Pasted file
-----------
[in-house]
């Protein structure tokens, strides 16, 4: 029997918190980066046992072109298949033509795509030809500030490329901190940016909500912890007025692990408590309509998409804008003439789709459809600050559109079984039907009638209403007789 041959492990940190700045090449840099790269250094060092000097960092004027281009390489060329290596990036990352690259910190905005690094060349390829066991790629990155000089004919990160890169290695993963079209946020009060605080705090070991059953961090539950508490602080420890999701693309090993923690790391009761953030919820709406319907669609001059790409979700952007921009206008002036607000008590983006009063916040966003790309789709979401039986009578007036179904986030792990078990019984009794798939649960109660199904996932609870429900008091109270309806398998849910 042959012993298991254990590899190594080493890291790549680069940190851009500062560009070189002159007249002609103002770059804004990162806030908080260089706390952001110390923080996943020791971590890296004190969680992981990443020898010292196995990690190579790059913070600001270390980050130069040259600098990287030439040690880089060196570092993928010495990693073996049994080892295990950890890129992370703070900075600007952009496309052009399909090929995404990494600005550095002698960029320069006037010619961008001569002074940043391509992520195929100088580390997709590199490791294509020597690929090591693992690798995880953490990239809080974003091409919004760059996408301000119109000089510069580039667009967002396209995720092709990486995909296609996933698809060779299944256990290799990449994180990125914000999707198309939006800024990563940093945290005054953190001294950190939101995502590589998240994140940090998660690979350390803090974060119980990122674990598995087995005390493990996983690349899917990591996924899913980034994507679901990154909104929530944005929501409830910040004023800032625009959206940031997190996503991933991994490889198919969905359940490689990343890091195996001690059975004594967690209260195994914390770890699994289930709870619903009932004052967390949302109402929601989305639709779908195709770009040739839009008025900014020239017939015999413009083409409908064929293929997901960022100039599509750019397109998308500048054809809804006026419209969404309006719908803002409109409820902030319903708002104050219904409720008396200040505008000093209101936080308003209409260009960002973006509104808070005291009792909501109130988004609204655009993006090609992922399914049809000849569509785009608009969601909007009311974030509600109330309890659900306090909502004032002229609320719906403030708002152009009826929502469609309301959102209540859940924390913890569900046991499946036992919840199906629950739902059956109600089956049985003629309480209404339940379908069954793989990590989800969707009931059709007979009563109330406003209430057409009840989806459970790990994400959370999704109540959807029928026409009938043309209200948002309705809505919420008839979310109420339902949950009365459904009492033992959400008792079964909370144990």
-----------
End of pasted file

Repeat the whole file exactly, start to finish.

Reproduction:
[in-house]
């Protein structure tokens, strides 16, 4: 029997918190980066046992072109298949033509795509030809500030490329901190940016909500912890007025692990408590309509998409804008003439789709459809600050559109079984039907009638209403007789 041959492990940190700045090449840099790269250094060092000097960092004027281009390489060329290596990036990352690259910190905005690094060349390829066991790629990155000089004919990160890169290695993963079209946020009060605080705090070991059953961090539950508490602080420890999701693309090993923690790391009761953030919820709406319907669609001059790409979700952007921009206008002036607000008590983006009063916040966003790309789709979401039986009578007036179904986030792990078990019984009794798939649960109660199904996932609870429900008091109270309806398998849910 042959012993298991254990590899190594080493890291790549680069940190851009500062560009070189002159007249002609103002770059804004990162806030908080260089706390952001110390923080996943020791971590890296004190969680992981990443020898010292196995990690190579790059913070600001270390980050130069040259600098990287030439040690880089060196570092993928010495990693073996049994080892295990950890890129992370703070900075600007952009496309052009399909090929995404990494600005550095002698960029320069006037010619961008001569002074940043391509992520195929100088580390997709590199490791294509020597690929090591693992690798995880953490990239809080974003091409919004760059996408301000119109000089510069580039667009967002396209995720092709990486995909296609996933698809060779299944256990290799990449994180990125914000999707198309939006800024990563940093945290005054953190001294950190939101995502590589998240994140940090998660690979350390803090974060119980990122674990598995087995005390493990996983690349899917990591996924899913980034994507679901990154909104929530944005929501409830910040004023800032625009959206940031997190996503991933991994490889198919969905359940490689990343890091195996001690059975004594967690209260195994914390770890699994289930709870619903009932004052967390949302109402929601989305639709779908195709770009040739839009008025900014020239017939015999413009083409409908064929293929997901960022100039599509750019397109998308500048054809809804006026419209969404309006719908803002409109409820902030319903708002104050219904409720008396200040505008000093209101936080308003209409260009960002973006509104808070005291009792909501109130988004609204655009993006090609992922399914049809000849569509785009608009969601909007009311974030509600109330309890659900306090909502004032002229609320719906403030708002152009009826929502469609309301959102209540859940924390913890569900046991499946036992919840199906629950739902059956109600089956049985003629309480209404339940379908069954793989990590989800969707009931059709007979009563109330406003209430057409009840989806459970790990994400959370999704109540959807029928026409009938043309209200948002309705809505919420008839979310109420339902949950009365459904009492033992959400008792079964909370144990």